Marco Rubio is all in for “industrial policy”: In a speech Tuesday, he said the government should identify “specific industrial sectors” that make important products and/or create good jobs and “spur investment in them.” He highlighted the potential for such a policy to counter the rise of China, and as for the industries he’d ultimately like to help, he mentioned rare-earth-mineral mining, aerospace, rail, electronics, telecommunications, and agricultural machinery.
His critics have launched a number of attacks, centering largely on the notion that the government should not be picking winners and losers in the economy. Indeed, even someone greatly worried about China might not see government intervention in the domestic economy as the best defense, and even someone who supports government policies to “make work pay” might balk at helping preferred industries rather than boosting the incomes of low-income workers directly.
But as this idea continues to gain a foothold in the conservative policy discussion, we should pay attention to another dimension of it as well: the gender politics, which could prove incredibly toxic if they are not handled deftly. Because industrial policy generally focuses on manufacturing, it’s likely to provide good jobs disproportionately for men. Just about any jobs plan will affect one gender somewhat more than the other, so this might not be a big deal — unless, of course, the policy’s backers treat the sex imbalance as an actual selling point, in which case it could stoke a fiery backlash among women of all political stripes.
Well, as it happens, some of the populist energy on the Right today flows from the notion that wages for men, specifically less educated men, have grown at a dismal pace these past few decades. Not only is this a problem in itself, the narrative goes, but other social ills flow from it. Tucker Carlson probably said it most memorably in a viral rant last year:
Study after study has shown that when men make less than women, women generally don’t want to marry them. Maybe they should want to marry them, but they don’t. Over big populations, this causes a drop in marriage, a spike in out-of-wedlock births, and all the familiar disasters that inevitably follow — more drug and alcohol abuse, higher incarceration rates, fewer families formed in the next generation.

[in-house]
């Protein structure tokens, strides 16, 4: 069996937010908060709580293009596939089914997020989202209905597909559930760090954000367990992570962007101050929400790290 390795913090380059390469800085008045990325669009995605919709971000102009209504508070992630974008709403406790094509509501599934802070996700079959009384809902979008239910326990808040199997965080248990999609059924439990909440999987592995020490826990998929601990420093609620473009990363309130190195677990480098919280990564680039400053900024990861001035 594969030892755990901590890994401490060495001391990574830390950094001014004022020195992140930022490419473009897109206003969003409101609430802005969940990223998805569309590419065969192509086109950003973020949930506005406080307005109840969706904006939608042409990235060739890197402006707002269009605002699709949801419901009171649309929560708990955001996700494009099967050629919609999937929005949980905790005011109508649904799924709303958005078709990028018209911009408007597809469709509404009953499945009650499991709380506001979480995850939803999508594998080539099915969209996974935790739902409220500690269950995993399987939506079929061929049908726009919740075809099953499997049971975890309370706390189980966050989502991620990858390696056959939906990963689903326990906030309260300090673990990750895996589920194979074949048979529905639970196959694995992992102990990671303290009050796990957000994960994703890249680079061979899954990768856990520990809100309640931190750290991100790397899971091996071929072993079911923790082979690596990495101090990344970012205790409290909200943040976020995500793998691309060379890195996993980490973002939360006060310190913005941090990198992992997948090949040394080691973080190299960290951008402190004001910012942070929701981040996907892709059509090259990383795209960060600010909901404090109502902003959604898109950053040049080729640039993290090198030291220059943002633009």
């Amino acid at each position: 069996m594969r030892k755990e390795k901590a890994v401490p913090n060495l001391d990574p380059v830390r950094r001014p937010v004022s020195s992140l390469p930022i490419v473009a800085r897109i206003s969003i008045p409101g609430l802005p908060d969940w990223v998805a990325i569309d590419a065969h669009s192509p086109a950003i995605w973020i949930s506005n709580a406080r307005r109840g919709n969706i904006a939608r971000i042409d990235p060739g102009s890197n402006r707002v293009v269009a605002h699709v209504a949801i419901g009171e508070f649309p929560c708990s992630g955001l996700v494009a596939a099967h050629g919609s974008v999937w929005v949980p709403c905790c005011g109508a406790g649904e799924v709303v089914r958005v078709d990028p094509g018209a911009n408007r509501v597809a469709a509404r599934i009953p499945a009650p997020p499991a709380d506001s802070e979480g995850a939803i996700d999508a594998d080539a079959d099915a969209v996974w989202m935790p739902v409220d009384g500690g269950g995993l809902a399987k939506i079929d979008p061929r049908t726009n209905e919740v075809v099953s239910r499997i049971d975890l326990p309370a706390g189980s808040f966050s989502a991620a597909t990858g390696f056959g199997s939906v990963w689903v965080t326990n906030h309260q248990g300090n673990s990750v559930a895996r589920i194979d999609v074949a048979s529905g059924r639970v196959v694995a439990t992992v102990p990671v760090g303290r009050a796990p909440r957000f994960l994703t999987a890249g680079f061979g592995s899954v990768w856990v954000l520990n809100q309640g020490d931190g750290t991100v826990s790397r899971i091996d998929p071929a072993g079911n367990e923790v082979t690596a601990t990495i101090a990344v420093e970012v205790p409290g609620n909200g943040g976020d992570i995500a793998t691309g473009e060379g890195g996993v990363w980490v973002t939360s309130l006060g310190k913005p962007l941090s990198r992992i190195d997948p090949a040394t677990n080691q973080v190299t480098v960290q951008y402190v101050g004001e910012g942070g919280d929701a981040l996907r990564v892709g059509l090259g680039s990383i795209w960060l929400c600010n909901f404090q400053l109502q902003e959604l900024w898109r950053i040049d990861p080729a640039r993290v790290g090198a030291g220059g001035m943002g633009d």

Crucially, Rubio himself echoed this sex-conscious concern while making his case for industrial policy:
When dignified work, particularly for men, goes away, so goes the backbone of our culture. Our communities become blighted and wither away. Families collapse, and fewer people get married. Our nation’s soul ruptures.
Now, it’s simply true that many women prize breadwinning in their marriage partners, and that the erosion of income inequality between the sexes has made marriage less attractive for some. I’ve written about this phenomenon myself.
But it’s one thing to recognize this as a valid sociological observation, and quite another for this fact to inform a public policy of protecting and investing in high-paying jobs for men. If the jobs eventually provided by an “industrial policy” in fact disproportionately go to males, and the guy spearheading that policy is on the record saying he’s worried about good jobs “particularly for men” because “fewer people get married” without such jobs, it will sure look like the government is nudging women to marry guys they otherwise wouldn’t want, while avoiding giving support to the sectors of the economy where women themselves tend to work. That is a pretty offensive thing for the government to do, and you don’t have to be a feminist to think so.
And importantly, while men have lost relative status to women thanks to globalization and women’s own advances, men still outearn women in absolute terms. When Stateline looked at 2,700 places in the U.S. with more than 10,000 people in them, it found only eight where women earned more. Men outearn women across the education and income distributions, too: Men with any given level of education tend to outearn women with that same level of education, and the tenth percentile (or what have you) of the male income distribution is higher than the tenth percentile of the female distribution. Men also have far higher labor-force participation.
To be clear, you don’t have to see this remaining inequality as a problem in itself. I don’t. Men and women are different, and there’s no reason we should expect them to work the same jobs for the same number of hours and make the same tradeoffs between work and family. The gender wage gap is overwhelmingly driven by the fact they don’t.
But still, why would the government deliberately boost the employment prospects of the sex that’s already ahead in the job market? I don’t think America’s women will be amused.
If Rubio eventually succeeds here, comments like the one he made Tuesday could even buttress legal challenges, depending on exactly what the final policy looks like and how liberal the Supreme Court is feeling. Again, we could have a policy that disproportionately provides jobs to men, and a senator pushing the policy who has arguably hinted that that’s part of the point. I ain’t no fancy constitutional lawyer, but that doesn’t look good given the limits the Court has placed on sex discrimination by governments going back half a century or so.
One can make the case for boosting an industry without reference to sex. The dynamics of China’s rise are complicated and troubling, and it’s certainly true that the manufacturing sector has had a rough couple of decades. Promoters of “industrial policy” should probably focus on those talking points and leave the “particularly for men” lines on the cutting-room floor.